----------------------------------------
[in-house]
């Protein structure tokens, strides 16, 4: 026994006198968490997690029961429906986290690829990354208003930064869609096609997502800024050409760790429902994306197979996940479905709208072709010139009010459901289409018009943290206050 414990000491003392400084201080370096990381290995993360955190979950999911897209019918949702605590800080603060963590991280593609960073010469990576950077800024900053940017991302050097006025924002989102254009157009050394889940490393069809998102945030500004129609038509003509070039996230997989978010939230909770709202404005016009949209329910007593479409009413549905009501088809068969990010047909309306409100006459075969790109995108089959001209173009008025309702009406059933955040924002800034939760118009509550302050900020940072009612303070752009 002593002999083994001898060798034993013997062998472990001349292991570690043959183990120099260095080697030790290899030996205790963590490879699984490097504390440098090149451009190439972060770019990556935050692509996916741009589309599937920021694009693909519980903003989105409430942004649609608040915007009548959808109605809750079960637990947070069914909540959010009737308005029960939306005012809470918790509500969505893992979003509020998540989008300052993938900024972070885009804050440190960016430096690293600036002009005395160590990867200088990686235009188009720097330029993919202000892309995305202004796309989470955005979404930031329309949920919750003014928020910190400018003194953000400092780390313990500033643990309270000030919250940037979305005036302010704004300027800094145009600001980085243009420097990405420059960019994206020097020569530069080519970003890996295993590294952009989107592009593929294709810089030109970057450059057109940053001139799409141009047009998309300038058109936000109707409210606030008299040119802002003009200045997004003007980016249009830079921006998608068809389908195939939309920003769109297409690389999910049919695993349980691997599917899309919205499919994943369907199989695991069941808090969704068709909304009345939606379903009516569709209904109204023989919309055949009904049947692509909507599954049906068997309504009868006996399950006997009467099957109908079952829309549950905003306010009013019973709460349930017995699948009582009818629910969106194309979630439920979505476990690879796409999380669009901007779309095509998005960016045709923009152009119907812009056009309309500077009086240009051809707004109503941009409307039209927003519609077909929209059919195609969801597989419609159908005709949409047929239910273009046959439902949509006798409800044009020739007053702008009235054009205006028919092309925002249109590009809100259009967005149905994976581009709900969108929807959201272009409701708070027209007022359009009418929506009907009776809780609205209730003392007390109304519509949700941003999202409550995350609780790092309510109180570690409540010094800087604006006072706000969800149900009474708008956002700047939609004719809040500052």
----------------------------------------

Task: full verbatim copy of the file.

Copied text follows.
[in-house]
């Protein structure tokens, strides 16, 4: 026994006198968490997690029961429906986290690829990354208003930064869609096609997502800024050409760790429902994306197979996940479905709208072709010139009010459901289409018009943290206050 414990000491003392400084201080370096990381290995993360955190979950999911897209019918949702605590800080603060963590991280593609960073010469990576950077800024900053940017991302050097006025924002989102254009157009050394889940490393069809998102945030500004129609038509003509070039996230997989978010939230909770709202404005016009949209329910007593479409009413549905009501088809068969990010047909309306409100006459075969790109995108089959001209173009008025309702009406059933955040924002800034939760118009509550302050900020940072009612303070752009 002593002999083994001898060798034993013997062998472990001349292991570690043959183990120099260095080697030790290899030996205790963590490879699984490097504390440098090149451009190439972060770019990556935050692509996916741009589309599937920021694009693909519980903003989105409430942004649609608040915007009548959808109605809750079960637990947070069914909540959010009737308005029960939306005012809470918790509500969505893992979003509020998540989008300052993938900024972070885009804050440190960016430096690293600036002009005395160590990867200088990686235009188009720097330029993919202000892309995305202004796309989470955005979404930031329309949920919750003014928020910190400018003194953000400092780390313990500033643990309270000030919250940037979305005036302010704004300027800094145009600001980085243009420097990405420059960019994206020097020569530069080519970003890996295993590294952009989107592009593929294709810089030109970057450059057109940053001139799409141009047009998309300038058109936000109707409210606030008299040119802002003009200045997004003007980016249009830079921006998608068809389908195939939309920003769109297409690389999910049919695993349980691997599917899309919205499919994943369907199989695991069941808090969704068709909304009345939606379903009516569709209904109204023989919309055949009904049947692509909507599954049906068997309504009868006996399950006997009467099957109908079952829309549950905003306010009013019973709460349930017995699948009582009818629910969106194309979630439920979505476990690879796409999380669009901007779309095509998005960016045709923009152009119907812009056009309309500077009086240009051809707004109503941009409307039209927003519609077909929209059919195609969801597989419609159908005709949409047929239910273009046959439902949509006798409800044009020739007053702008009235054009205006028919092309925002249109590009809100259009967005149905994976581009709900969108929807959201272009409701708070027209007022359009009418929506009907009776809780609205209730003392007390109304519509949700941003999202409550995350609780790092309510109180570690409540010094800087604006006072706000969800149900009474708008956002700047939609004719809040500052």